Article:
For style #1, the "smart laser, dumb surgeon," the laser is used much like the flash of a camera. You just have to aim the laser in the general vicinity of whatever it is the surgeon wishes to address, typically a vascular lesion like a hemangioma. When the laser is activated (typically a KTP or PDL laser), the laser selectively attacks the lesion without damaging the surrounding tissue. The surgeon is "dumb" in that all he has to do is crudely aim the laser in the general vicinity and the "smart" laser will do the rest. Watch a video of this type of laser in action here.

For style #2, the "dumb laser, smart surgeon," the laser (typically a CO2 laser) is used more like a handgun. It needs to be precisely aimed, precisely activated, precisely used. If the surgeon makes a mistake in aim, activation, or use, unintentional damage (and even death) may occur. The surgeon has to be "smart" in that he needs to precisely guide the "dumb" laser which will destroy anything in its path.

Source:
California Health and Human Services Department of Health Report. Report completed 12/3/10. Received by Licensing & Certification Office 6/15/12.

Fauquier blog
Fauquier ENT

Dr. Christopher Chang is a private practice otolaryngology, head & neck surgeon specializing in the treatment of problems related to the ear, nose, and throat. Located in Warrenton, VA about 45 minutes west of Washington DC, he also provides inhalant allergy testing/treatment, hearing tests, and dispenses hearing aids. Google+ Christopher Chang, MD Bio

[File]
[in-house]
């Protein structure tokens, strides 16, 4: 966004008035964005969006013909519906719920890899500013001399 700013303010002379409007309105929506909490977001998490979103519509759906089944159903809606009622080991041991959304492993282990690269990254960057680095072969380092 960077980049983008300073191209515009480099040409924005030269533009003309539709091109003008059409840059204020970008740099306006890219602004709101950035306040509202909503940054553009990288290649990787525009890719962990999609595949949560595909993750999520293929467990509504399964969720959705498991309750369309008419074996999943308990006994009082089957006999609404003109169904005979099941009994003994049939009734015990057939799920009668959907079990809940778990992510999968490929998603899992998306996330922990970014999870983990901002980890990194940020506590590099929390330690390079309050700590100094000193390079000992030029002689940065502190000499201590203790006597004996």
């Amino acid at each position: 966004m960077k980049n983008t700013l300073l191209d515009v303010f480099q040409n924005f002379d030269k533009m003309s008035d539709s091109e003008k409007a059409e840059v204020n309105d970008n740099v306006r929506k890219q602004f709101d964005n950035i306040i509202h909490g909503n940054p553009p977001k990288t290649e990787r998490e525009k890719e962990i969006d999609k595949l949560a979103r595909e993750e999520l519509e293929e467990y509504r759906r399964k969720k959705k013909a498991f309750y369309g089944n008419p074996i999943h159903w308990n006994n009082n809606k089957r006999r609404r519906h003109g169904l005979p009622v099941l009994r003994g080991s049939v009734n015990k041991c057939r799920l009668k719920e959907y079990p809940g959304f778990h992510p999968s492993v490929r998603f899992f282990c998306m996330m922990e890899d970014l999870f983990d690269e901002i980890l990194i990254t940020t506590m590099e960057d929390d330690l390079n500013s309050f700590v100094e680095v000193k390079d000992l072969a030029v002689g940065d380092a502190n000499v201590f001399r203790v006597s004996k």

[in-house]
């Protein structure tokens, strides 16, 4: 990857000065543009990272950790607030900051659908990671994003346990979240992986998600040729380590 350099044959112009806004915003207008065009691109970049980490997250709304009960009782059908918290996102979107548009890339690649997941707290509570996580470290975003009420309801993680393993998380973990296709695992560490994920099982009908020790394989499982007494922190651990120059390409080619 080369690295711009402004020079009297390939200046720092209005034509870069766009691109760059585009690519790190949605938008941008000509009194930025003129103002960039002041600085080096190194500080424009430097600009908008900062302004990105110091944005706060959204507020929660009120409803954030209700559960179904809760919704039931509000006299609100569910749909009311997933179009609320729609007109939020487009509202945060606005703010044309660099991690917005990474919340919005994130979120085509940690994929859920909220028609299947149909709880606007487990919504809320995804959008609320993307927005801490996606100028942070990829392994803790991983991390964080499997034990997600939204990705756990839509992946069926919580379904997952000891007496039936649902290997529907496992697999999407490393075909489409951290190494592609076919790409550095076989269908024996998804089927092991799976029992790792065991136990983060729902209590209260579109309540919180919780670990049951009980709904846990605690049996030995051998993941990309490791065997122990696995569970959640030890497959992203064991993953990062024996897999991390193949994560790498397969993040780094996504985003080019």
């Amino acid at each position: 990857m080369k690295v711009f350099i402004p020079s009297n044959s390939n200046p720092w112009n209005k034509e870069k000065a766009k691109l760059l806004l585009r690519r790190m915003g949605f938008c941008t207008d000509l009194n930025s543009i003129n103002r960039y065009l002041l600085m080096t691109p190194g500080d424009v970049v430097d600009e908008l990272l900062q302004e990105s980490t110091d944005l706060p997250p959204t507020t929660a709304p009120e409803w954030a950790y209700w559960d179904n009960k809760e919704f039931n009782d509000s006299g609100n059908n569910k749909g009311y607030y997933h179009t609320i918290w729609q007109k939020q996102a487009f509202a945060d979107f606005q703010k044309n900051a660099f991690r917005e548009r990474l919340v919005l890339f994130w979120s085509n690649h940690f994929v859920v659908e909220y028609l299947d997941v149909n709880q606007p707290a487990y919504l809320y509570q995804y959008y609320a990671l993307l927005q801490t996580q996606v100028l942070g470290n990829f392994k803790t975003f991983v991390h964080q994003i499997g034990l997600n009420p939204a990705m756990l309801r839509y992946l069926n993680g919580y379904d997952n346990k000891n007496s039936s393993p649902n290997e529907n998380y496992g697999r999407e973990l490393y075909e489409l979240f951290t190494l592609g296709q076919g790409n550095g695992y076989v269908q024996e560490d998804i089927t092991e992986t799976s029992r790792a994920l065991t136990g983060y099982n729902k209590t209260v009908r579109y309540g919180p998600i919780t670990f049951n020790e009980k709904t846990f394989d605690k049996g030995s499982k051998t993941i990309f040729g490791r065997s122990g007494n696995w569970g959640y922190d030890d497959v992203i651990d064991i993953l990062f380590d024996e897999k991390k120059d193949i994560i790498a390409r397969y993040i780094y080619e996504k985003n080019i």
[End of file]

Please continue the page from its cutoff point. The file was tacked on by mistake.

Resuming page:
2 comments:

  1. The factory original Sharplan CO2 laser does not emit high-pressure helium gas; it only emits a beam of CO2 laser light. From what I can tell the device that was used is a Sharplan laser that was modified. The articulating arm was removed from the laser and replaced with OmniGuide manufactured components: OmniGuide Sidefire adapter, OmniGuide fiber assembly, and a pressurized helium gas canister were all attached to the basic Sharplan. So this is more specific to the OmniGuide product than it is to the Sharplan CO2 laser.

    ReplyDelete
    Replies
    1. Fully agreed. This was an omnigude issue.

      Lasers are NOT dangerous. They are no more dangerous than any other tool if used improperly, and there have been FAR MORE patient deaths due to the use of bovie / electrocautery than there have been with lasers. Do the research doctor.

      Lasers that do not seal bleeding were not designed to seal bleeding, rather their primary function is to cut.

      There are lasers designed for hemostasis only.

      There are lasers that seal bleeding and cut simultaneously...and do a very fine job.

      For example, the Medica Energy Gold Laser, which provides bloodless contact laser surgery. The GOLD Laser has NEVER caused a patient death, nor a patient injury. It is extremely safe, and is used in numerous surgical applications. Medical Energy has been in business for 26 years, without a single patient injury or death.